How do percentage % recipes work?
You'll almost always see Aromantic's recipes expressed with percentages as opposed to ml or grams. This is because we feel it's the easiest and most precise way to write a recipe that works for any quantity, whether you're making 100ml or 25kg of a product! But how do you calculate it?
It's quite simple really - it's all about weight. A set of precise weighing scales is essential for this, especially when dealing with smaller quantities.
If you're making 100g/ml of a product, 1% = 1g
If you're making 25kg of a product, 1% = 250g
In both instances above, the final product will be identical. At Aromantic, whenever we make products, whether they be for resale, on our courses, or in-house to test out recipes, we always weigh every single ingredient - including water - as it allows for the most accuracy.
Working in percentages is important when it comes to sensitive ingredients such as preservatives or essential oils. In some instances, you shouldn't use more than X amount of an ingredient in a final product - this amount will be a percentage of the total ingredients, so working in percentages means that you'll never accidentally use too much or too little of a product.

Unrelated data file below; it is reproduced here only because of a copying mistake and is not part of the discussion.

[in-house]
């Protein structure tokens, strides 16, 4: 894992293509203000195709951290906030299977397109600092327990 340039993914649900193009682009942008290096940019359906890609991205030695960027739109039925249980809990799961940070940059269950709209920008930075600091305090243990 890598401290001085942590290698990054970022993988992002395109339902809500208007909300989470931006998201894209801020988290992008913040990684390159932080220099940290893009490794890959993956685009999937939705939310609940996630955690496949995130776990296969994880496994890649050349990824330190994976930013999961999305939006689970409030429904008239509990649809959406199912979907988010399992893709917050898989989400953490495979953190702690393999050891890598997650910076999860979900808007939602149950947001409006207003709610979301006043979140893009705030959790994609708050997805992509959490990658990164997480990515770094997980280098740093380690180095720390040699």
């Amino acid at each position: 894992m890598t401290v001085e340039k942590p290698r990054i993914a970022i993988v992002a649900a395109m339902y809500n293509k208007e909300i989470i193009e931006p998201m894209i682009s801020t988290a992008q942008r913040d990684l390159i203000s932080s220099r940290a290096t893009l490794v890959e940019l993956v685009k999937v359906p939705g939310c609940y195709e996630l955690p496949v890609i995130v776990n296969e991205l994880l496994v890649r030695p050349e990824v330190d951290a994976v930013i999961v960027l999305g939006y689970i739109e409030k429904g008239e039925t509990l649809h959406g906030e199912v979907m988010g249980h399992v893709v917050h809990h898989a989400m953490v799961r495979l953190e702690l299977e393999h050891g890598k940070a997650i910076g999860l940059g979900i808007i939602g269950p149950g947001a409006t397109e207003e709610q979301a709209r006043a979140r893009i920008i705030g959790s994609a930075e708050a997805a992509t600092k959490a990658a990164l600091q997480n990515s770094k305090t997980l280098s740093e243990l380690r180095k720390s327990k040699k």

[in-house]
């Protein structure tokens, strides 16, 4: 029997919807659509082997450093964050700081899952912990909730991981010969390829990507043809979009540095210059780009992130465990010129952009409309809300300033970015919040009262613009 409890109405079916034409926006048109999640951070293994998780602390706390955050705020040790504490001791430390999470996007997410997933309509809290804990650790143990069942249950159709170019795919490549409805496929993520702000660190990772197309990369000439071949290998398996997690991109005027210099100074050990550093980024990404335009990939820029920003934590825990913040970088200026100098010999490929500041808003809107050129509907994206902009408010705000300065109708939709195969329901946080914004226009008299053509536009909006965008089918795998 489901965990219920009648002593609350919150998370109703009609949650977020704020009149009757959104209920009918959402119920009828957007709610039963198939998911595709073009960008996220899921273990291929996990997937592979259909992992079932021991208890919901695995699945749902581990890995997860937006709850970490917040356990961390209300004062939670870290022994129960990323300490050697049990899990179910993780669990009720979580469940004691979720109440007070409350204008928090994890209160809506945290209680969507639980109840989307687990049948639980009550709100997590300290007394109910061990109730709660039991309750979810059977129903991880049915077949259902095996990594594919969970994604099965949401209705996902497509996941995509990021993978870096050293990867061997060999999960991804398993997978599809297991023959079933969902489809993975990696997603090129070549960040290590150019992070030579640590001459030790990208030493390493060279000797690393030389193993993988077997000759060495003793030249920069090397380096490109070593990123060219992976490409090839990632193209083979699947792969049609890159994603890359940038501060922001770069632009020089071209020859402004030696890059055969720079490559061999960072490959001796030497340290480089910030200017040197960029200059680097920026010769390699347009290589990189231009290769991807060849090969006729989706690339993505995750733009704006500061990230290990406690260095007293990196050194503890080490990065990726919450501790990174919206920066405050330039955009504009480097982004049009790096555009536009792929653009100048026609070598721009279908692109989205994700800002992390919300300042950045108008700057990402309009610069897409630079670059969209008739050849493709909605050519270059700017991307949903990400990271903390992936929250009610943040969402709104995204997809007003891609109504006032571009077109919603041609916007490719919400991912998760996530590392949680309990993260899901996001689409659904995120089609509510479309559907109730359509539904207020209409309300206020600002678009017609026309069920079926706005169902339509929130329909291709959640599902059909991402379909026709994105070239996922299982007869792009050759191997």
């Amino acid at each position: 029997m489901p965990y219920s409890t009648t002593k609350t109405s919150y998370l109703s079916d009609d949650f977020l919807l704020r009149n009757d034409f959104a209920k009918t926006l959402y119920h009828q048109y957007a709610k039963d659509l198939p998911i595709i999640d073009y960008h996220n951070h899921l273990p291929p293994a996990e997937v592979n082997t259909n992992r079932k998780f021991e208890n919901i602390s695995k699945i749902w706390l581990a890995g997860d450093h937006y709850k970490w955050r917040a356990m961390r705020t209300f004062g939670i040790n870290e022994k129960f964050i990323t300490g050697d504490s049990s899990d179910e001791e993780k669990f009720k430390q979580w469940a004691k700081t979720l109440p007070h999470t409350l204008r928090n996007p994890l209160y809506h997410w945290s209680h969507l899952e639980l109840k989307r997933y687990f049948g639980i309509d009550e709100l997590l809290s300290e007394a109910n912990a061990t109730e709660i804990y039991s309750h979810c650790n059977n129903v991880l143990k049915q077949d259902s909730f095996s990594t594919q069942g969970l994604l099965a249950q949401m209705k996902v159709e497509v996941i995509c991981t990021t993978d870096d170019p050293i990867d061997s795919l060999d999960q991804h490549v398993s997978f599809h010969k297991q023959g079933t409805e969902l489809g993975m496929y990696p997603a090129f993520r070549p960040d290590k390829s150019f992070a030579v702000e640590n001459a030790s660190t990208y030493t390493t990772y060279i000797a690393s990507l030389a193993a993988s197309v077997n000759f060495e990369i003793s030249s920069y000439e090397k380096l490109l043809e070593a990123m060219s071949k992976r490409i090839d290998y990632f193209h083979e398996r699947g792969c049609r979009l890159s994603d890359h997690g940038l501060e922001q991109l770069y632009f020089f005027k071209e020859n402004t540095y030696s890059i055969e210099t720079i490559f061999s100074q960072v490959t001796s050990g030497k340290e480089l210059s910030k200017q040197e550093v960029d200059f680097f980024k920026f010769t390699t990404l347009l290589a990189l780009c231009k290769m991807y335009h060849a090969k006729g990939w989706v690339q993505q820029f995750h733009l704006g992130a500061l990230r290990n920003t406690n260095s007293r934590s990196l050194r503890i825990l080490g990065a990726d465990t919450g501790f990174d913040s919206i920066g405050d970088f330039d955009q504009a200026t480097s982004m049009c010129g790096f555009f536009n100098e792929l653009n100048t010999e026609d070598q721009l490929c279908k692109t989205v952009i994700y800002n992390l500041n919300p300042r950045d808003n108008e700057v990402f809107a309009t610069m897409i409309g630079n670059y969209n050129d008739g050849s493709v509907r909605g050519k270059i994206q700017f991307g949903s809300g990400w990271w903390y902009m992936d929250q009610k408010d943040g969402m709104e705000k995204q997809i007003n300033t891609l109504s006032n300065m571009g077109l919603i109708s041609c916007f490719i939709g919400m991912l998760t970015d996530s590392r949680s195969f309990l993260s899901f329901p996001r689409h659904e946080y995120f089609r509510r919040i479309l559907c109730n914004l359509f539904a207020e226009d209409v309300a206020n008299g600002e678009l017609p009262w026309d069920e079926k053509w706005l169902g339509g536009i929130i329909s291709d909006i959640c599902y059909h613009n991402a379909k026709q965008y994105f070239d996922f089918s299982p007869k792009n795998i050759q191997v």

My cream is too thick or too runny - what can I do?
You can add a little less water or a little more depending on whether your cream is too thick or too runny. If you want to make a lighter cream you can try blending it with an electric mixer but be careful not to introduce air bubbles to your cream. You could also add some Aloe Vera Gel to your cream, which makes it fluffy and has a very nice feeling on the skin. Sprinkling up to 0.5% Xanthan Gum over the cream and using a hand blender to mix it in, will make it thicker.
My gel is too thick or too runny - how can I put it right?
Again you can add more water to your gel if your gel is too thick. If it is too runny then add some more Xanthan Gum but do it little by little until you get the desired consistency because if you add too much at once you risk making it too thick.
The vegetable oil I bought from you is sometimes solid and sometimes liquid, is this normal?
Yes it is. Many oils will solidify or crystallise at room temperature or cooler and as the temperature rises they will become more liquid and runny. If your oil is too thick to come out of the bottle you can simply heat up the bottle slightly and the oil will melt and pour easily. The most common oils that will solidify in a fridge or at low room temperatures are olive, jojoba, papaya seed, (all three contain high quantities of oleic acid) macadamia, moringa, sesame, neem, etc. Generally, the higher the quantities of saturated fatty acids in the oil, the more likely it is to solidify or thicken. To learn more you could purchase The Aromantic Guide to Unlocking the Powerful & Rejuvenation Benefits of Vegetable Oils.
Do I need any special equipment to make Aromantic's products?
Our recipes are designed to be made with simple equipment that you likely already have in your kitchen! Please see our list of equipment as a handy guide on what you need to get started.